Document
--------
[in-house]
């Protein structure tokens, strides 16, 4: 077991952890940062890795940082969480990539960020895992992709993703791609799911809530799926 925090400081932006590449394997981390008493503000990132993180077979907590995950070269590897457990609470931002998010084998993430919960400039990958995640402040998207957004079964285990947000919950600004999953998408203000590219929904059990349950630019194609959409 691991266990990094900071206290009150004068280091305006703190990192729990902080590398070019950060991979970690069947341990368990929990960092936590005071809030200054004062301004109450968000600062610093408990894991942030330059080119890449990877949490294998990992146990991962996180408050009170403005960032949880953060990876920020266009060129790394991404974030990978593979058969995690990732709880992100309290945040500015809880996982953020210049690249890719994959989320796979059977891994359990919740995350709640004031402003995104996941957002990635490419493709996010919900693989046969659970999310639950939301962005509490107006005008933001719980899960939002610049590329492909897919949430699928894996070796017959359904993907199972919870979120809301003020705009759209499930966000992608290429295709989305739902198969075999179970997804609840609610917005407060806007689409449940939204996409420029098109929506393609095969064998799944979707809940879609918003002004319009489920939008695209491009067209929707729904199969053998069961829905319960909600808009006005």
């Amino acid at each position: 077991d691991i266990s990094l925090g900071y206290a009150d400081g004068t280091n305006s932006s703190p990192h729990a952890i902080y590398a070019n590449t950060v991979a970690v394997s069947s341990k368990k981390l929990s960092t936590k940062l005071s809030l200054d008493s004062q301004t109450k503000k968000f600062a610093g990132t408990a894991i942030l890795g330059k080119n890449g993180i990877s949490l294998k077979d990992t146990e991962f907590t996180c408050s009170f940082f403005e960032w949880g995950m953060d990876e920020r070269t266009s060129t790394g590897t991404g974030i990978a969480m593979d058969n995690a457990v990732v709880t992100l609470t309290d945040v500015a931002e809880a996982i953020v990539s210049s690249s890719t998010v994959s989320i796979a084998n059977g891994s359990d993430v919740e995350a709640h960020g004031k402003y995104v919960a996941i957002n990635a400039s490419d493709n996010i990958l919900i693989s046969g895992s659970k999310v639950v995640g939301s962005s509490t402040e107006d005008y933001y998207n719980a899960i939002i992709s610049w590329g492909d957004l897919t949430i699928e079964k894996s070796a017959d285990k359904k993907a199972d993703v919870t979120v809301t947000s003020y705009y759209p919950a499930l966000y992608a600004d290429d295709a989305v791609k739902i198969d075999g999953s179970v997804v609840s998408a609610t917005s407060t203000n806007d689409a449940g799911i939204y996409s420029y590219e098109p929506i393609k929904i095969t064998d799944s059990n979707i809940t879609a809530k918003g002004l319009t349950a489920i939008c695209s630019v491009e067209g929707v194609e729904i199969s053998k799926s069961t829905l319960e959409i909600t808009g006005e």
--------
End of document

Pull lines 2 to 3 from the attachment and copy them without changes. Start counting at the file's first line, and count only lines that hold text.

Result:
């Protein structure tokens, strides 16, 4: 077991952890940062890795940082969480990539960020895992992709993703791609799911809530799926 925090400081932006590449394997981390008493503000990132993180077979907590995950070269590897457990609470931002998010084998993430919960400039990958995640402040998207957004079964285990947000919950600004999953998408203000590219929904059990349950630019194609959409 691991266990990094900071206290009150004068280091305006703190990192729990902080590398070019950060991979970690069947341990368990929990960092936590005071809030200054004062301004109450968000600062610093408990894991942030330059080119890449990877949490294998990992146990991962996180408050009170403005960032949880953060990876920020266009060129790394991404974030990978593979058969995690990732709880992100309290945040500015809880996982953020210049690249890719994959989320796979059977891994359990919740995350709640004031402003995104996941957002990635490419493709996010919900693989046969659970999310639950939301962005509490107006005008933001719980899960939002610049590329492909897919949430699928894996070796017959359904993907199972919870979120809301003020705009759209499930966000992608290429295709989305739902198969075999179970997804609840609610917005407060806007689409449940939204996409420029098109929506393609095969064998799944979707809940879609918003002004319009489920939008695209491009067209929707729904199969053998069961829905319960909600808009006005």
């Amino acid at each position: 077991d691991i266990s990094l925090g900071y206290a009150d400081g004068t280091n305006s932006s703190p990192h729990a952890i902080y590398a070019n590449t950060v991979a970690v394997s069947s341990k368990k981390l929990s960092t936590k940062l005071s809030l200054d008493s004062q301004t109450k503000k968000f600062a610093g990132t408990a894991i942030l890795g330059k080119n890449g993180i990877s949490l294998k077979d990992t146990e991962f907590t996180c408050s009170f940082f403005e960032w949880g995950m953060d990876e920020r070269t266009s060129t790394g590897t991404g974030i990978a969480m593979d058969n995690a457990v990732v709880t992100l609470t309290d945040v500015a931002e809880a996982i953020v990539s210049s690249s890719t998010v994959s989320i796979a084998n059977g891994s359990d993430v919740e995350a709640h960020g004031k402003y995104v919960a996941i957002n990635a400039s490419d493709n996010i990958l919900i693989s046969g895992s659970k999310v639950v995640g939301s962005s509490t402040e107006d005008y933001y998207n719980a899960i939002i992709s610049w590329g492909d957004l897919t949430i699928e079964k894996s070796a017959d285990k359904k993907a199972d993703v919870t979120v809301t947000s003020y705009y759209p919950a499930l966000y992608a600004d290429d295709a989305v791609k739902i198969d075999g999953s179970v997804v609840s998408a609610t917005s407060t203000n806007d689409a449940g799911i939204y996409s420029y590219e098109p929506i393609k929904i095969t064998d799944s059990n979707i809940t879609a809530k918003g002004l319009t349950a489920i939008c695209s630019v491009e067209g929707v194609e729904i199969s053998k799926s069961t829905l319960e959409i909600t808009g006005e």